Wendy’s E. Coli Outbreak in the Midwest – Coming to Montana next?
On August 19th, the CDC announced they are investigating an outbreak of E. coli in the Midwest. At this time, they could not confirm the exact source of the outbreak, however, the CDC has narrowed it down to Wendy's Restaurants and the lettuce they used on burgers.
What do I need to do?
The CDC, at this time, is not advising the public to avoid eating at Wendy's, nor to stop eating romaine lettuce.
According to the CDC, Wendy's is taking precautionary measures of removing the romaine lettuce being used in sandwiches from restaurants in the region. At this time, the CDC claims there is no evidence indicating that romaine lettuce sold in our grocery stores, other restaurants, or already in your home is linked to the outbreak.
I don't feel so good after eating at Wendy's. What are the signs?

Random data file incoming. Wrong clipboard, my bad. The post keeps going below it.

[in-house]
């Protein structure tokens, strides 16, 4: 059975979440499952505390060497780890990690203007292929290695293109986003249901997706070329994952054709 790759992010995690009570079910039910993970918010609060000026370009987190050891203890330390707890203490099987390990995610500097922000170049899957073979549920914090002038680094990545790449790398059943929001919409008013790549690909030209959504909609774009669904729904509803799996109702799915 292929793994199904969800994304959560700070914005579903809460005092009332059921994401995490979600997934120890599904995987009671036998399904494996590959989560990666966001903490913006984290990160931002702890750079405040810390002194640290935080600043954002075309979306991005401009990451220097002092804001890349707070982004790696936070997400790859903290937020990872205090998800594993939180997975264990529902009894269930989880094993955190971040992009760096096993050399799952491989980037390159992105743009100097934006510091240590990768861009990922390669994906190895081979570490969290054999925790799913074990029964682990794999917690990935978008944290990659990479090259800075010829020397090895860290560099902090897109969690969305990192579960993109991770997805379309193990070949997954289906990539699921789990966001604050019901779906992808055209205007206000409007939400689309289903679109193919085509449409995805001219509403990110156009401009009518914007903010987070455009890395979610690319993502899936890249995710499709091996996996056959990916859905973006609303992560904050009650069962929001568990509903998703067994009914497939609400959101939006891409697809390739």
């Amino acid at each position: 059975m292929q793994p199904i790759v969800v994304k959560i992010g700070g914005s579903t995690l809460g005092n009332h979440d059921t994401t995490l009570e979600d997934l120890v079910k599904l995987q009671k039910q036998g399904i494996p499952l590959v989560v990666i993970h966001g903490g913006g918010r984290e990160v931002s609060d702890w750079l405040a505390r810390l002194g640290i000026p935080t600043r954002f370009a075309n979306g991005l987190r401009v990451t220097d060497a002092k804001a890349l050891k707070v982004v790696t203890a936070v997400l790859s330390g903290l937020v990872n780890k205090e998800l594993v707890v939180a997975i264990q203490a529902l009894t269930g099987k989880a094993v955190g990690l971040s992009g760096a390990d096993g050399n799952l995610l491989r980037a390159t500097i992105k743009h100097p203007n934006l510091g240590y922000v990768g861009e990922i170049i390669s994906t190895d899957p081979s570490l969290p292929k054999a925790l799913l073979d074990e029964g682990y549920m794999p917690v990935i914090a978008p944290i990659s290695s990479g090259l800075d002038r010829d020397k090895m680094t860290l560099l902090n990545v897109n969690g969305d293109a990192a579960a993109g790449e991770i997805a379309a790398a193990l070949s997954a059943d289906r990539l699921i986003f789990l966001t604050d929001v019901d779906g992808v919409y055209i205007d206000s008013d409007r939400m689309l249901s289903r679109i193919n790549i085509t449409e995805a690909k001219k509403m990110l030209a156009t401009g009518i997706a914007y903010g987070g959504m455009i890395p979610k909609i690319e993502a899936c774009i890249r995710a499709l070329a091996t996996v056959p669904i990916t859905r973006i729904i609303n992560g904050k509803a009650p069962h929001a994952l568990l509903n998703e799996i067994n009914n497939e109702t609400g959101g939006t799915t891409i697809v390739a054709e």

Symptoms of E. coli are as follows (Information from CDC.gov):
- Diarrhea and a fever higher than 102 F
- Diarrhea for more than 3 days that is not improving
- Bloody diarrhea
- So much vomiting that you cannot keep liquids down
- Signs of dehydration, such as
- Not peeing much
- Dry mouth and throat
- Feeling dizzy when standing up
For more details on E. coli Infection, check out the CDC questions and answers page via the button below.
If you DO have symptoms of E. coli Infection, here's what our public health officials ask you to do:
- Write down what you ate in the week before you got sick.
- Report your illness to your local or state health department
- Answer public health officials' questions about your illness.
What should I do as a business owner?
At this time, the CDC is not advising businesses to stop selling or serving any foods.
Should we be worried in Billings, let alone Montana?
In a statement from Wendys, they state they are working with public health authorities on their investigation of the E. coli outbreak. Wendy's also makes a point to confirm their salads are unaffected by this, as they use a separate type of lettuce. At this time, they are discarding and replacing sandwich lettuce at restaurants in that region, consisting of Michigan, Ohio, and Pennsylvania.